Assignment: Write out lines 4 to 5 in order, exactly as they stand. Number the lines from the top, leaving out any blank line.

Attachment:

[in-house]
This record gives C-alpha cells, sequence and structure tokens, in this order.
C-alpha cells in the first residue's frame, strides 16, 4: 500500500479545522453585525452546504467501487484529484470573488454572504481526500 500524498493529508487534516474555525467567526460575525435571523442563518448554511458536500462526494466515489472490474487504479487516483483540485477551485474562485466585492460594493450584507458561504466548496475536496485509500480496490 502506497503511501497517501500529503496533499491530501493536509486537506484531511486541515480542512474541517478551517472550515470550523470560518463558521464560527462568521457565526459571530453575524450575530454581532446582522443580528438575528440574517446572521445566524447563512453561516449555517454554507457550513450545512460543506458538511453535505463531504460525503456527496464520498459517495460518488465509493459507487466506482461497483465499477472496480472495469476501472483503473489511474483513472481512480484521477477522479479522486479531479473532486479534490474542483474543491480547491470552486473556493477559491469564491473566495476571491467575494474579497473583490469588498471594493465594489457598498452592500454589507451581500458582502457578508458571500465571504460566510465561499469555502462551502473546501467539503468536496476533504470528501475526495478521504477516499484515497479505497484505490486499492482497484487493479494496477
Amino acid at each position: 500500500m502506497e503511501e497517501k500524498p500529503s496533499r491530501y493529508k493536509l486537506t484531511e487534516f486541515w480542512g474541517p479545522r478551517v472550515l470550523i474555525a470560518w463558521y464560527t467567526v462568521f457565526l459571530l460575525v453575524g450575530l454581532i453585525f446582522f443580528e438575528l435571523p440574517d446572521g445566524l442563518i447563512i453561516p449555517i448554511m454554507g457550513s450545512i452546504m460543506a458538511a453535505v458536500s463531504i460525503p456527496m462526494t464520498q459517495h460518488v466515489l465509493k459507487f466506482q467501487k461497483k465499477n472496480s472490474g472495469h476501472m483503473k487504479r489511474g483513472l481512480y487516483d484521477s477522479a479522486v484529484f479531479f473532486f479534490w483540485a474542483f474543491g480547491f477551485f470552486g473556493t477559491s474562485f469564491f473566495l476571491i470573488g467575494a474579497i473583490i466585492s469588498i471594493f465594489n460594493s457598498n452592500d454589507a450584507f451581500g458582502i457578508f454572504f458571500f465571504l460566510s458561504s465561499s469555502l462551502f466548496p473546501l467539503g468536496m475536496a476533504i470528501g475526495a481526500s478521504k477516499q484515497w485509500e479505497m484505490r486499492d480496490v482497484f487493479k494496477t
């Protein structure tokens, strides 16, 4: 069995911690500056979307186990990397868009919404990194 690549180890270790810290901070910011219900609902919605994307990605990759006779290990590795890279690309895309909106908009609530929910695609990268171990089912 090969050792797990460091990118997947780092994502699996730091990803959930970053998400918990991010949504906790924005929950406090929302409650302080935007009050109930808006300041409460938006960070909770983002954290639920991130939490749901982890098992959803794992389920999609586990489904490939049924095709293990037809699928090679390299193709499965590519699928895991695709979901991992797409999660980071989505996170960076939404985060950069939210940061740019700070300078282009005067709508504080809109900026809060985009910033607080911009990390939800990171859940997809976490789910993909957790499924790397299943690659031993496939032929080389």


Amino acid at each position: 500500500m502506497e503511501e497517501k500524498p500529503s496533499r491530501y493529508k493536509l486537506t484531511e487534516f486541515w480542512g474541517p479545522r478551517v472550515l470550523i474555525a470560518w463558521y464560527t467567526v462568521f457565526l459571530l460575525v453575524g450575530l454581532i453585525f446582522f443580528e438575528l435571523p440574517d446572521g445566524l442563518i447563512i453561516p449555517i448554511m454554507g457550513s450545512i452546504m460543506a458538511a453535505v458536500s463531504i460525503p456527496m462526494t464520498q459517495h460518488v466515489l465509493k459507487f466506482q467501487k461497483k465499477n472496480s472490474g472495469h476501472m483503473k487504479r489511474g483513472l481512480y487516483d484521477s477522479a479522486v484529484f479531479f473532486f479534490w483540485a474542483f474543491g480547491f477551485f470552486g473556493t477559491s474562485f469564491f473566495l476571491i470573488g467575494a474579497i473583490i466585492s469588498i471594493f465594489n460594493s457598498n452592500d454589507a450584507f451581500g458582502i457578508f454572504f458571500f465571504l460566510s458561504s465561499s469555502l462551502f466548496p473546501l467539503g468536496m475536496a476533504i470528501g475526495a481526500s478521504k477516499q484515497w485509500e479505497m484505490r486499492d480496490v482497484f487493479k494496477t
């Protein structure tokens, strides 16, 4: 069995911690500056979307186990990397868009919404990194 690549180890270790810290901070910011219900609902919605994307990605990759006779290990590795890279690309895309909106908009609530929910695609990268171990089912 090969050792797990460091990118997947780092994502699996730091990803959930970053998400918990991010949504906790924005929950406090929302409650302080935007009050109930808006300041409460938006960070909770983002954290639920991130939490749901982890098992959803794992389920999609586990489904490939049924095709293990037809699928090679390299193709499965590519699928895991695709979901991992797409999660980071989505996170960076939404985060950069939210940061740019700070300078282009005067709508504080809109900026809060985009910033607080911009990390939800990171859940997809976490789910993909957790499924790397299943690659031993496939032929080389």